After a block of episodes devoted to the Nick/Juliette/Renard love triangle, this week’s show sees a welcome return to more general Wesen issues, specifically a series of bank robberies carried out by Blutbads who have decided to expand beyond their traditional profession of munching little girls and into more lucrative territory, giving Hank and Nick the familiar, but always intriguing crime-with-a-hint-of-Wesen to solve. The fly in the ointment plotwise (there’s always one of those with Grimm) is not that Blutbads might stray across certain moral boundaries – only daily yoga exercises and a strict vegan diet allow Munroe to suppress his darker impulses – but that the robbers don’t bother with masks to hide their identities, they just put on their wolf faces instead. This feels all wrong, because one of the founding principles of the show has been that only Grimms, like Nick, can see the Wesen change – this is how the whole story starts, with Nick being able to see things that no one else can. It seems more a little sneaky on the part of the writers that all of a sudden we now discover that humans can see Wesen but only if the Wesen allow it.
Grimm, Season 2, Episode 13, ”Face Off”
Written by: Jim Kouf & David Greenwalt
Directed by: Terrence O’Hara
Airs Friday 9.00pm EST on NBC
After a season break of almost four months, the resumption of Grimm had much to do in terms of tying up plot threads. Not surprising that Kouf and Greenwalt, two of the show’s three originators, wrote this episode because they are probably the only people on the planet who have a sure grasp of how the story so far fits together. Like the girl in the tale of Rumpelstiltskin who has to spin straw into gold, Kouf and Greenwalt had their work cut out, with various story strands to combine: a sought-after key, Juliette’s memory loss, her spell-induced passion for Renard, Renard’s involvement with the Hexenbeists and some kind of Europe-based uprising in the offing.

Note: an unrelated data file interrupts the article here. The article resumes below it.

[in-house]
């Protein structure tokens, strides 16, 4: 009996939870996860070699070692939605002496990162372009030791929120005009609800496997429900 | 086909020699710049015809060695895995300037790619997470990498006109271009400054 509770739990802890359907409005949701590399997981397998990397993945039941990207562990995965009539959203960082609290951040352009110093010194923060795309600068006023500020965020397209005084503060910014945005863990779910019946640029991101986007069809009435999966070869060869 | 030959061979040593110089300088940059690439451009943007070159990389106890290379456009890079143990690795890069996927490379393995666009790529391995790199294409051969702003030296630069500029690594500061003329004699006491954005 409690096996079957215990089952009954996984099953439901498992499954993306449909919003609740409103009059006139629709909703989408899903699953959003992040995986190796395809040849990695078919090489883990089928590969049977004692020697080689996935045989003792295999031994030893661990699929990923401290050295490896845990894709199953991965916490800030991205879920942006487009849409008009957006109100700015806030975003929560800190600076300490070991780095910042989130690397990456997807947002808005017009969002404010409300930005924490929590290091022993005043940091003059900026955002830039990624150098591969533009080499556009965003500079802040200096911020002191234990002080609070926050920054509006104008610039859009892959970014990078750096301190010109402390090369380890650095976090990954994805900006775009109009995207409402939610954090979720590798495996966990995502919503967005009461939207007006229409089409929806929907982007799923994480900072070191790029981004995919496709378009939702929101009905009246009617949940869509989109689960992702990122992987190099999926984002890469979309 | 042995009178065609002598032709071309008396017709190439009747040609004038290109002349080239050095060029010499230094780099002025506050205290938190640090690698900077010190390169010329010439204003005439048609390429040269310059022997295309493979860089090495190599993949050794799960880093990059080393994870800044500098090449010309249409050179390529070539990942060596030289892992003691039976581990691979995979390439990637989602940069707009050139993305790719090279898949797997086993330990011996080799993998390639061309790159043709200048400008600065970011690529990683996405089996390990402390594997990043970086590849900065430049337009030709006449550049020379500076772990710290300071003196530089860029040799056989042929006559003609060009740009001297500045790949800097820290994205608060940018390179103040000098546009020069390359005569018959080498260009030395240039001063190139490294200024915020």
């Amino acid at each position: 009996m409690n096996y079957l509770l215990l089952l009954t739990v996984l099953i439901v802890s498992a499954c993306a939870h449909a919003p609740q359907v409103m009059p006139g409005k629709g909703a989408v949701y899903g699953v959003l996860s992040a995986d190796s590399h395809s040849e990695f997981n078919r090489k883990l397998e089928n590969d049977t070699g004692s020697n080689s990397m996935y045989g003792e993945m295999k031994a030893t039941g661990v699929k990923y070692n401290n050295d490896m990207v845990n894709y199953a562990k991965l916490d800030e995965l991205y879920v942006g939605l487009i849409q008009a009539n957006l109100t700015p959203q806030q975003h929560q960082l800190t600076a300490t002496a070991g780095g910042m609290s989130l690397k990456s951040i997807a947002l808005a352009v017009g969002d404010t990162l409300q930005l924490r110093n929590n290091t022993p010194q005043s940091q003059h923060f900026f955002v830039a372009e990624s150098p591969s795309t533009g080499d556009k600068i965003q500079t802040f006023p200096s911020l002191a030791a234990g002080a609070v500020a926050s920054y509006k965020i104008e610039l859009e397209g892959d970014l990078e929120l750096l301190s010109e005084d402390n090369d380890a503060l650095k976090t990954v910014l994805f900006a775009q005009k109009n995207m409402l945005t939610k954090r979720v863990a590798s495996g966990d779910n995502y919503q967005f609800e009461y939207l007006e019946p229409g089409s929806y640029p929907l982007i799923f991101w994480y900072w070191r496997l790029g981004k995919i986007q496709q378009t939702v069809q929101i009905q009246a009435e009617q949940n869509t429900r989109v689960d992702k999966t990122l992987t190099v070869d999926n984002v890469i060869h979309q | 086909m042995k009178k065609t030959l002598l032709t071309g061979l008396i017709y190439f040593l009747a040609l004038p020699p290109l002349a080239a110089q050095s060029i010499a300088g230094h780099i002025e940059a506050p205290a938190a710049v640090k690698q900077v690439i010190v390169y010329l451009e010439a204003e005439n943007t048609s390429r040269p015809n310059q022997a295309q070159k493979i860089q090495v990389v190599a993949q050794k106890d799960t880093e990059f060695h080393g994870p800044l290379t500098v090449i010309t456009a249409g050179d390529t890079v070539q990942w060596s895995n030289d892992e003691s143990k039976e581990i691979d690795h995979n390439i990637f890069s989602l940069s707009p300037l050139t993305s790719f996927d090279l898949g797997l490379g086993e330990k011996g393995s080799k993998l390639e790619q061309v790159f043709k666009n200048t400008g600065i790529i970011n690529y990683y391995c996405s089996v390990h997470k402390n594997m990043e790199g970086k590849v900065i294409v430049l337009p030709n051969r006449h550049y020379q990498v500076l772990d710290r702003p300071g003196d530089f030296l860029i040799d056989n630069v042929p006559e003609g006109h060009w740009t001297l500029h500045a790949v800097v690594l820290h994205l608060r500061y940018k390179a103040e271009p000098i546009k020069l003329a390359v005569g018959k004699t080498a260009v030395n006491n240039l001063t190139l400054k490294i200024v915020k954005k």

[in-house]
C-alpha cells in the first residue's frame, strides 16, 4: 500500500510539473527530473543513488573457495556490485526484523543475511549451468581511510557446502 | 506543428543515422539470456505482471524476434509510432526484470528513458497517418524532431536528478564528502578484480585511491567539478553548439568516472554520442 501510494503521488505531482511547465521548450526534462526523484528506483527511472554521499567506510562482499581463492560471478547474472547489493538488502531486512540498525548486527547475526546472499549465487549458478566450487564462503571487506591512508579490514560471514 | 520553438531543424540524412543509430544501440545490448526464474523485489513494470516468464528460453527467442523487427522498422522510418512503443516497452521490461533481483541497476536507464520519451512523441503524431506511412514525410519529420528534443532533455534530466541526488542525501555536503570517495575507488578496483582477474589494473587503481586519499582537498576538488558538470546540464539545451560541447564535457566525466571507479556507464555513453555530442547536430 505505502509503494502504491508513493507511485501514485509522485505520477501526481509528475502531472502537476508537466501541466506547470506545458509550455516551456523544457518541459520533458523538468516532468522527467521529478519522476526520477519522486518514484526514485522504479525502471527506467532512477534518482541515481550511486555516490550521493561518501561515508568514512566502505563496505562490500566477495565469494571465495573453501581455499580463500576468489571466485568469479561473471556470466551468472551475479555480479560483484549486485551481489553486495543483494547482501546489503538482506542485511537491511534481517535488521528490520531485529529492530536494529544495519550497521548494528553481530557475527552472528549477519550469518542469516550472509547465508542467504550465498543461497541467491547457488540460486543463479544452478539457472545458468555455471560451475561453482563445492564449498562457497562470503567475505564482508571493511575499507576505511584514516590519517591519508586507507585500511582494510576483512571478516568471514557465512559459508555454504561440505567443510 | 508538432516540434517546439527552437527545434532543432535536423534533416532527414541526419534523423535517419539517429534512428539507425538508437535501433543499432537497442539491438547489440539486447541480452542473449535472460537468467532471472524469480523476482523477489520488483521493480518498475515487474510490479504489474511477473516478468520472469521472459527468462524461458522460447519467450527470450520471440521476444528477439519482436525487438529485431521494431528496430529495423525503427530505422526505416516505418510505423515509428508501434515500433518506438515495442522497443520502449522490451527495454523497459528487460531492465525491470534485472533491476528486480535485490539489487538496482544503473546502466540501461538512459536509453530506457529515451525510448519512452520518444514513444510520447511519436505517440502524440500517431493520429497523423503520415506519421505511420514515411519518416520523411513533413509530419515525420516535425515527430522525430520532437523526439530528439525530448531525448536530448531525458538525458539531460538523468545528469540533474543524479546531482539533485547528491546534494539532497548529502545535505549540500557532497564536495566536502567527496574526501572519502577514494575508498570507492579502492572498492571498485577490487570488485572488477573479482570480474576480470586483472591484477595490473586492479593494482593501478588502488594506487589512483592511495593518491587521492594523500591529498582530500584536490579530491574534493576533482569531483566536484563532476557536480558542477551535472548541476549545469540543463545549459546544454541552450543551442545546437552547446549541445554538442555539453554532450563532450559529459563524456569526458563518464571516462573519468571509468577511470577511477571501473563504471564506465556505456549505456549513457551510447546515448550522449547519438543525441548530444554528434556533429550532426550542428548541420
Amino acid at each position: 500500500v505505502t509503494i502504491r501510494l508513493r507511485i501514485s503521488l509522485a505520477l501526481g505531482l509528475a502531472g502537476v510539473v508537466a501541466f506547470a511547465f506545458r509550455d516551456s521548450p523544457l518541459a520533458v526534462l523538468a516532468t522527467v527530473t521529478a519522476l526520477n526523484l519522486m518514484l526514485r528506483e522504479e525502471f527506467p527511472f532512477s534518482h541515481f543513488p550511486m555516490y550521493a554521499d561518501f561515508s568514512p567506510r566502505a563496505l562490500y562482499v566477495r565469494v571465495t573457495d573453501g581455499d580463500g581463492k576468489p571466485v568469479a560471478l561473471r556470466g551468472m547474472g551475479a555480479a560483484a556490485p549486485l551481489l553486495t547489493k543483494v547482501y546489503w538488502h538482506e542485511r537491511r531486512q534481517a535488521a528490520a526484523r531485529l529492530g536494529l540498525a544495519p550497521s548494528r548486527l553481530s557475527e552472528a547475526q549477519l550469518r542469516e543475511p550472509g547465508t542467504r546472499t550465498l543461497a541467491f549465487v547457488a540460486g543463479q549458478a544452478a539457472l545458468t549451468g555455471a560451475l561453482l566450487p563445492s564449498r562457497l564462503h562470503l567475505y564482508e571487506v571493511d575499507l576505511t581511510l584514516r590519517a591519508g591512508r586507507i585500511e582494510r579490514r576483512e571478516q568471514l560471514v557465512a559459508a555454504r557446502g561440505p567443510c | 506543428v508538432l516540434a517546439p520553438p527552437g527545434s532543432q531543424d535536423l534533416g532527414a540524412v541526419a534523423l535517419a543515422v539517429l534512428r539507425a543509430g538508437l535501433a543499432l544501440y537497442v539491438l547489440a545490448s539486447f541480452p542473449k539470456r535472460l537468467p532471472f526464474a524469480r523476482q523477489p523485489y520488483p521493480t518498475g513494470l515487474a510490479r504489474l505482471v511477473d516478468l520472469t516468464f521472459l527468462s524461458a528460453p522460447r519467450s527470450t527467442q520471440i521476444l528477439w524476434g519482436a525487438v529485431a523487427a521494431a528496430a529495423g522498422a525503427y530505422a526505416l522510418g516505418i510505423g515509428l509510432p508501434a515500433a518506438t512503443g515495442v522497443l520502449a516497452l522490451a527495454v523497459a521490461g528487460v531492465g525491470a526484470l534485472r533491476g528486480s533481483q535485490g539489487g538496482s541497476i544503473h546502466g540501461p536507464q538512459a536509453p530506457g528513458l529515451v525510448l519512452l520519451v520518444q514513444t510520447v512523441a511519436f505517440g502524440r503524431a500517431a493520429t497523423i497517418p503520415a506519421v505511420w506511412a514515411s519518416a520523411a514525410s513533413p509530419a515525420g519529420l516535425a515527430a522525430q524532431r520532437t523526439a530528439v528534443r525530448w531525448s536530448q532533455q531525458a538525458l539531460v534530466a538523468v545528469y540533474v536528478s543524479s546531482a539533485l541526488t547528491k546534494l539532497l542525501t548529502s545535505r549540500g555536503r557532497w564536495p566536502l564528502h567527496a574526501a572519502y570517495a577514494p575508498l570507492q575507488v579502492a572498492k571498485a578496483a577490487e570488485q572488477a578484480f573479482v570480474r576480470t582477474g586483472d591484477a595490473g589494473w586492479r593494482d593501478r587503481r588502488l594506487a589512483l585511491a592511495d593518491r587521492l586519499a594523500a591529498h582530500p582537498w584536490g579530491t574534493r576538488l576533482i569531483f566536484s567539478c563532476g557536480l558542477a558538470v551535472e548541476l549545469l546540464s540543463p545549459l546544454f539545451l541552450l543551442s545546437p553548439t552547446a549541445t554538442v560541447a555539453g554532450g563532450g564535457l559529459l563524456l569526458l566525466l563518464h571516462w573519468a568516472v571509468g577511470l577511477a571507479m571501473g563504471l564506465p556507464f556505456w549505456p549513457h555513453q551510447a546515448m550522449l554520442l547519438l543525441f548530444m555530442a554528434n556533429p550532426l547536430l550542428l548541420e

The bundle they come up with was untidy, but recognizable as whole cloth. Some of the finessing is clumsy: Renard’s hunt for the key first takes him to Nick’s trailer, which is the logical place for him to look, but it’s only after that search is unsuccessful that Renard suddenly remembers seeing Nick stash something in his drawer at work. This gives the sense of the writers inserting scenes to kill time and to give them a convenient opportunity to drag Hank, who almost catches Renard in the act, into the action. When characters don’t do the things which seem natural, but the things which suit the plot, the effect is forced and although every show has to resort to these strategies from time to time, Grimm is more prone to it than most. Another example this episode is Nick’s drawn-out inability to connect the dots and realize that Renard has a connection to the Wesen world. In this episode, Munro tells Nick that Renard is the one who woke Juliette from her Hexenbeist-induced coma and this is why the two of them have developed such a powerful attraction towards each other. This is the moment when logic screams that Renard must be Wesen, but Nick just accepts the news as if he’s hearing that Renard isn’t as big a Trailblazers fan as he thought.